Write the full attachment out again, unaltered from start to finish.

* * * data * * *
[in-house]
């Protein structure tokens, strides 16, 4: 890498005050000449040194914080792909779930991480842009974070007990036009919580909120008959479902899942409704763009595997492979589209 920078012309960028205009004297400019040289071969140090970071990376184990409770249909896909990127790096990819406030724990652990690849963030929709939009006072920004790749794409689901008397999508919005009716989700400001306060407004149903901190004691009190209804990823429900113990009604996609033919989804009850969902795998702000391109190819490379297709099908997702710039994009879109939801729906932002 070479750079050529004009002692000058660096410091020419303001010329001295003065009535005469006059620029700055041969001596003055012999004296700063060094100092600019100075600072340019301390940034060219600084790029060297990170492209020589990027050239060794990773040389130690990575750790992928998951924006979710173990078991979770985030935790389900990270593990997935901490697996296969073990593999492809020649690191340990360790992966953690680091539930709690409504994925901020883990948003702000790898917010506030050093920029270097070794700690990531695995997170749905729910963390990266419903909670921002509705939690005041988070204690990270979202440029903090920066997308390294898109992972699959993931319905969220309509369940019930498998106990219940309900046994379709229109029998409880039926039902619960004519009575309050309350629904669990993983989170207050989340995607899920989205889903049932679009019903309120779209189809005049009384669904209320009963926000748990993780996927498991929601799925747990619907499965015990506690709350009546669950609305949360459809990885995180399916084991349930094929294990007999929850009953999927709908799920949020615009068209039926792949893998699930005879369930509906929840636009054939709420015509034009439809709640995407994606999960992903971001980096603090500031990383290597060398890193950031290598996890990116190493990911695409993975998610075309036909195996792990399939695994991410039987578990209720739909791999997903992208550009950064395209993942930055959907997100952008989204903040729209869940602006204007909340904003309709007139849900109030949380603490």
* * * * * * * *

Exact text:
[in-house]
């Protein structure tokens, strides 16, 4: 890498005050000449040194914080792909779930991480842009974070007990036009919580909120008959479902899942409704763009595997492979589209 920078012309960028205009004297400019040289071969140090970071990376184990409770249909896909990127790096990819406030724990652990690849963030929709939009006072920004790749794409689901008397999508919005009716989700400001306060407004149903901190004691009190209804990823429900113990009604996609033919989804009850969902795998702000391109190819490379297709099908997702710039994009879109939801729906932002 070479750079050529004009002692000058660096410091020419303001010329001295003065009535005469006059620029700055041969001596003055012999004296700063060094100092600019100075600072340019301390940034060219600084790029060297990170492209020589990027050239060794990773040389130690990575750790992928998951924006979710173990078991979770985030935790389900990270593990997935901490697996296969073990593999492809020649690191340990360790992966953690680091539930709690409504994925901020883990948003702000790898917010506030050093920029270097070794700690990531695995997170749905729910963390990266419903909670921002509705939690005041988070204690990270979202440029903090920066997308390294898109992972699959993931319905969220309509369940019930498998106990219940309900046994379709229109029998409880039926039902619960004519009575309050309350629904669990993983989170207050989340995607899920989205889903049932679009019903309120779209189809005049009384669904209320009963926000748990993780996927498991929601799925747990619907499965015990506690709350009546669950609305949360459809990885995180399916084991349930094929294990007999929850009953999927709908799920949020615009068209039926792949893998699930005879369930509906929840636009054939709420015509034009439809709640995407994606999960992903971001980096603090500031990383290597060398890193950031290598996890990116190493990911695409993975998610075309036909195996792990399939695994991410039987578990209720739909791999997903992208550009950064395209993942930055959907997100952008989204903040729209869940602006204007909340904003309709007139849900109030949380603490």